By Dorsey Armstrong, Ph.D., Purdue University
The Church was the most prominent landholder in the medieval world. The great scholars in the medieval university system were also holders of ecclesiastical positions—you couldn’t really become one unless you were also the other. But none of these things stopped the Black Death from devastating the church. It wasn’t too long before people had had enough.
The Mass Death of Clergymen
Every aspect of people’s lives was imbued with religion. Church rituals and observances structured their daily existence, and the yearly rhythm of life moved in time with the liturgical calendar, so indeed, the Church could now offer some comfort.
In the first wave of plague, we have evidence that any number of clergymen sought to do their best to comfort their dying parishioners. As you might guess, the outcome of this was that most of these good, sincere clergymen died. Those that remained alive sometimes abandoned their posts out of fear of contracting the plague.
The Bishop of Bath and Wells criticized priests for not being devoted enough to their duties, and an anonymous monk from Wells Cathedral observed: “In this plague many chaplains and hired parish priests would not serve without excessive pay.” Another monk noted: “Parishes remained altogether unserved and beneficed parsons had turned away from the care of their benefices for fear of death.”
This is a transcript from the video series The Black Death: The World’s Most Devastating Plague. Watch it now, on Wondrium.
A Shortage of Manpower
Since the plague seemed to affect the clergy in equal if not greater numbers than the general population, the institution of the Church, just like every other organization, started to suffer from a serious shortage of manpower.
This meant that suddenly the life of cleric, or monk, or priest—a highly desirable, stable, secure life that most people had long considered an ideal option, but that had heretofore been available almost exclusively to members of the nobility—was now open to almost everyone. Almost anyone could become a member of the clergy if he was alive and breathing.
Learn more about communities that survived the first wave.
A Challenge for the Church
While this sudden fluidity and mobility was an unexpected boon for many individuals, it was not such a good thing for the Church. That institution had long had orderly ranks and standards and hierarchies along which one could progress by doing the expected things—one needed to study, to serve, to learn, and only the best of the best would end up being promoted from the ranks of a monk to a priest or abbot or bishop.
But, when plague rages through your monastery and overnight carries off 50 percent of your population—and we know that certain religious houses suffered a 90 percent loss—then you’ve got to get live bodies in the cassocks and up at the altar and leading the processions, and you don’t have time for everyone to proceed through the ranks in an orderly fashion.
In the immediate wake of the plague, all rules of religious ordination were more or less abandoned.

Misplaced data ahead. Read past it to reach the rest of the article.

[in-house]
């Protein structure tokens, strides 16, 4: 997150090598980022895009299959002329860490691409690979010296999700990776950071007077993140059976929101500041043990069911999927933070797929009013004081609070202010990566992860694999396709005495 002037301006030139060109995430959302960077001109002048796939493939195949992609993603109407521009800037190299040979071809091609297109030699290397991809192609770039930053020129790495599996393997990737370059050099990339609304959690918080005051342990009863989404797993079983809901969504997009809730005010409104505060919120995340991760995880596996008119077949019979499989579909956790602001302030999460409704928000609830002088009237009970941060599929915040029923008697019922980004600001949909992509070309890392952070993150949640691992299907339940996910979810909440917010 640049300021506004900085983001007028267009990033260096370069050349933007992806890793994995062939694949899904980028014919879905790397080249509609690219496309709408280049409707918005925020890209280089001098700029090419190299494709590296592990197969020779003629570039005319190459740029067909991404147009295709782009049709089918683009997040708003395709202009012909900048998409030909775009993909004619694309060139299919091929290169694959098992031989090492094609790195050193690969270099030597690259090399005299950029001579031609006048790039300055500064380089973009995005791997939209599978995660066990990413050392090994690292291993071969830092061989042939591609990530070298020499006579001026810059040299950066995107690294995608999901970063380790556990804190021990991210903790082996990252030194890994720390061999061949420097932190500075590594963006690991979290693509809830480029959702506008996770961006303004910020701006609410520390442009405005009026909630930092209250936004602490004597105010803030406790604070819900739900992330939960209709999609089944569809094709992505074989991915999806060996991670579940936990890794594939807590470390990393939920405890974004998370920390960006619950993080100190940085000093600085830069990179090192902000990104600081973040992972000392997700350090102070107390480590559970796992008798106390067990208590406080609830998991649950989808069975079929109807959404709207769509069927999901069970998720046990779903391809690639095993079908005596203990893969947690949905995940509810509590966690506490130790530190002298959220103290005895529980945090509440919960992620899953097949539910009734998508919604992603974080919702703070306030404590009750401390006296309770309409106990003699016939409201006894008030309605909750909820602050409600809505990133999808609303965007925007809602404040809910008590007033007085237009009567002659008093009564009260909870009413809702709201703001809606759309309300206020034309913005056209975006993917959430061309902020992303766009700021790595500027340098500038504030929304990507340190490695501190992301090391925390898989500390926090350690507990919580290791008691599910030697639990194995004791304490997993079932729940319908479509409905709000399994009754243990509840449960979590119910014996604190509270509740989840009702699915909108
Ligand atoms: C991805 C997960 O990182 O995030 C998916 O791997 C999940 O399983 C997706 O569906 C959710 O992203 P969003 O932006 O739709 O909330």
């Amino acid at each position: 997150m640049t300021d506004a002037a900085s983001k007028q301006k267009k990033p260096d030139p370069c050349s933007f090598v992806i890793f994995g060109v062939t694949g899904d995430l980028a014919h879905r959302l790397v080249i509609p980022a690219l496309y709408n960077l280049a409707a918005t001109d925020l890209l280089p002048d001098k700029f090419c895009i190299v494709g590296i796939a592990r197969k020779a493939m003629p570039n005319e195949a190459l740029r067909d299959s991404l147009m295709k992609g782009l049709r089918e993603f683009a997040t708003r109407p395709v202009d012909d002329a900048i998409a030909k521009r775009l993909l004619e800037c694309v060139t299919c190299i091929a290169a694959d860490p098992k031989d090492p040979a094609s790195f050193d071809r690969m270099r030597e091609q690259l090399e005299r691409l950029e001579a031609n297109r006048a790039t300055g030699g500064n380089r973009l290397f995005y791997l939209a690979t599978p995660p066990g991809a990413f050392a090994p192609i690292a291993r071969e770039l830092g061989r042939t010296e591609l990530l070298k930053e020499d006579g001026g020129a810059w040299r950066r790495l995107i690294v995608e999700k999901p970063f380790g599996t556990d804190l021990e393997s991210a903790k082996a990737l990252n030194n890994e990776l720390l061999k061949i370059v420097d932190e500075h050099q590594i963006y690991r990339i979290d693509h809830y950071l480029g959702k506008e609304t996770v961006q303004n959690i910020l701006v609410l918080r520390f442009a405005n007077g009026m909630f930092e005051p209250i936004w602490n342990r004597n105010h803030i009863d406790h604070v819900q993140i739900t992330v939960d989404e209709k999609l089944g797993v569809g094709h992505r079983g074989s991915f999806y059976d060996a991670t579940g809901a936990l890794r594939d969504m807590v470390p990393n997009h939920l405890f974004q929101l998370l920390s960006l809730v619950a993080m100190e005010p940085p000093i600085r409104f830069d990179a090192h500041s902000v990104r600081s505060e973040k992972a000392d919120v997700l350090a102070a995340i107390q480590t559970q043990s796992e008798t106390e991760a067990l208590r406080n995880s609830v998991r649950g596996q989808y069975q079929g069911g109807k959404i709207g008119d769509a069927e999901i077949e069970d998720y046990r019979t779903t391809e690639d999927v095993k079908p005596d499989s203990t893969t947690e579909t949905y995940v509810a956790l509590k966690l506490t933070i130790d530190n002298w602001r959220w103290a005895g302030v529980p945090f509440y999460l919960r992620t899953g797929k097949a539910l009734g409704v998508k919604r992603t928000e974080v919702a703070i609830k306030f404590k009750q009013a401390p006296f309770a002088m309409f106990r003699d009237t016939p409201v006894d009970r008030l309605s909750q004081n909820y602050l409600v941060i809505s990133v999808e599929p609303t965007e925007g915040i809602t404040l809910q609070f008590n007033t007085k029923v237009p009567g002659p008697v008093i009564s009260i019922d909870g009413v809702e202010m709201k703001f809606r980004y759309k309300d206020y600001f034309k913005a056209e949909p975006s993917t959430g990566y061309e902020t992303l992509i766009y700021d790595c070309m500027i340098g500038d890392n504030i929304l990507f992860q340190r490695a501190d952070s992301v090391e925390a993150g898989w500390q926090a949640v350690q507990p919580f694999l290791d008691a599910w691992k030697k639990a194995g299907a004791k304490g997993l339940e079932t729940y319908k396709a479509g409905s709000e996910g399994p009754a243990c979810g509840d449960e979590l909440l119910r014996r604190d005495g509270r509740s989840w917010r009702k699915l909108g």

Learn more about the medieval theories on the Black Death.
The Dangers of Ordaining Unqualified Priests
In Winchester in 1349 and 1350, records tell us that 27 new members of the clergy were ordained subdeacons, then deacons, and then priests in the space of a few days. In the normal times, it would have taken several years for an individual to cover this journey. These individuals were then sent out to their parishes and Church offices with almost zero experience.
The Archbishop of York started holding emergency ordinations. Middle-aged men who had been widowed by the plague turned to the Church and were accepted without hesitation. While this had certainly been an option before the Black Death, a man who had been married and lived an earthly life for decades would usually have started at the bottom rung of the ladder if he entered holy orders.
The Church was taking everyone it could, and the result was a flood of ill-qualified and unprepared priests who were supposed to minister to a flock that was in desperate need of informed and sincere religious guidance. Clearly, they weren’t going to be getting it, and this caused the reputation of the Church to fall still further in the eyes of the general population.
Far from being experts on matters scriptural or religious, the new crop of priests were often illiterate, and they were poorly suited in terms of temperament for the job they were now supposed to do. It was not sincere belief or faith that had led most of them to seek out ordination, but rather the promise of a secure living—a roof over their head and food on the table.
Common Questions about How the Black Death Devastated the Church
The clergymen succumbed the Black Death because they had to perform the last rites.
The Church had to ordain many priests because a number of clergymen had died due to the Black Death. Also, the masses needed spiritual guidance in such difficult times.
Far from being experts on matters scriptural or religious, the new priests were often illiterate, and they were poorly suited in terms of temperament for the job they were supposed to do during the Black Death.